Importance of Adult Body Mass Index (BMI) Measurement and Management
For many people, balancing life challenges is difficult when it comes to maintaining a healthy weight. Discussing a healthy weight with patients and identifying causes of weight gain or loss are critical conversations that may help prevent disease.
According to the Center for Disease Control and Prevention (CDC), people who have obesity, compared to those with a normal or healthy weight, are at increased risk for many serious diseases and health conditions including the following:
- All-causes of death (mortality)
- High blood pressure (Hypertension)
- High LDL cholesterol, low HDL cholesterol, or high levels of triglycerides (Dyslipidemia)
- Type 2 diabetes
- Coronary heart disease
- Gallbladder disease
- Osteoarthritis (a breakdown of cartilage and bone within a joint)
- Sleep apnea and breathing problems
- Some cancers (endometrial, breast, colon, kidney, gallbladder, and liver)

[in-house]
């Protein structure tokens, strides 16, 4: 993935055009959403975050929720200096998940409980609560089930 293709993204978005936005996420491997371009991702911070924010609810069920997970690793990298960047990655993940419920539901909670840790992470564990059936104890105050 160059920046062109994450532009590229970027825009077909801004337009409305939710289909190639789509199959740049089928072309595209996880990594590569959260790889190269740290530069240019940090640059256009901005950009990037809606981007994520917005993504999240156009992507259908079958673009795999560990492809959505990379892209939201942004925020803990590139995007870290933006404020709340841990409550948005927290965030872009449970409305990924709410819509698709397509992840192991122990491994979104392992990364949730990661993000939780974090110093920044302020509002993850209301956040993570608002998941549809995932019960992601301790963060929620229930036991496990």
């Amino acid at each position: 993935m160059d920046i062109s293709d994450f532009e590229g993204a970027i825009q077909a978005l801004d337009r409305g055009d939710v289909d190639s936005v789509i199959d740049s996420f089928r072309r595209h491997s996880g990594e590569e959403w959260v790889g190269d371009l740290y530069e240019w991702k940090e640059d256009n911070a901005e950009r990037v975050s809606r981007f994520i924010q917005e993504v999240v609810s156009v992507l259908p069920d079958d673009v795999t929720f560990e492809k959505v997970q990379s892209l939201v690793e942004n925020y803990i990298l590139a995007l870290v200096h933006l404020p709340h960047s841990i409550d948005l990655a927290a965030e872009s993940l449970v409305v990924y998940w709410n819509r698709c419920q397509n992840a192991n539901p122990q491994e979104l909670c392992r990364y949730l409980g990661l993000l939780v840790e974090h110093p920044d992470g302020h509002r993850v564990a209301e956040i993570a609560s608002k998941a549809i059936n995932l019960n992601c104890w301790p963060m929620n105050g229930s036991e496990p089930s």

- Low quality of life
- Mental illness such as clinical depression, anxiety, and other mental disorders
- Body pain and difficulty with physical functioning1
Body Mass Index (BMI) and waist circumference are two measures that you can use as screening tools to estimate weight status in relation to potential disease risk. BMI can be used as a screening tool but is not diagnostic of the body fatness or health of an individual. To calculate BMI divide the patient’s weight in kilograms by the square of their height in meters, or use a BMI Calculator or determine BMI by finding height and weight in this BMI Index Chart2
BMI ranges correspond to classifications such as “overweight” or “morbidly obese,” and can be a window into obesity-related conditions. Keep in mind that a health assessment is needed to evaluate an individual’s health status and risk.
Getting in the habit of measuring height, weight and BMI with every visit may allow patients to better understand how their life style choices are impacting their health. Healthcare Effectiveness Data and Information Set (HEDIS) measures provider performance by requiring a biennial BMI measurement for patients 20 years of age or older. For patients 18 to 20 years old, a BMI percentile is also required at least every two years.
Providers should work together with patients to promote healthy choices regarding weight management and improving BMI. Printed materials or online links regarding weight and associated risks may be beneficial for your patients. Identify achievable goals with individuals and celebrate efforts and achievements!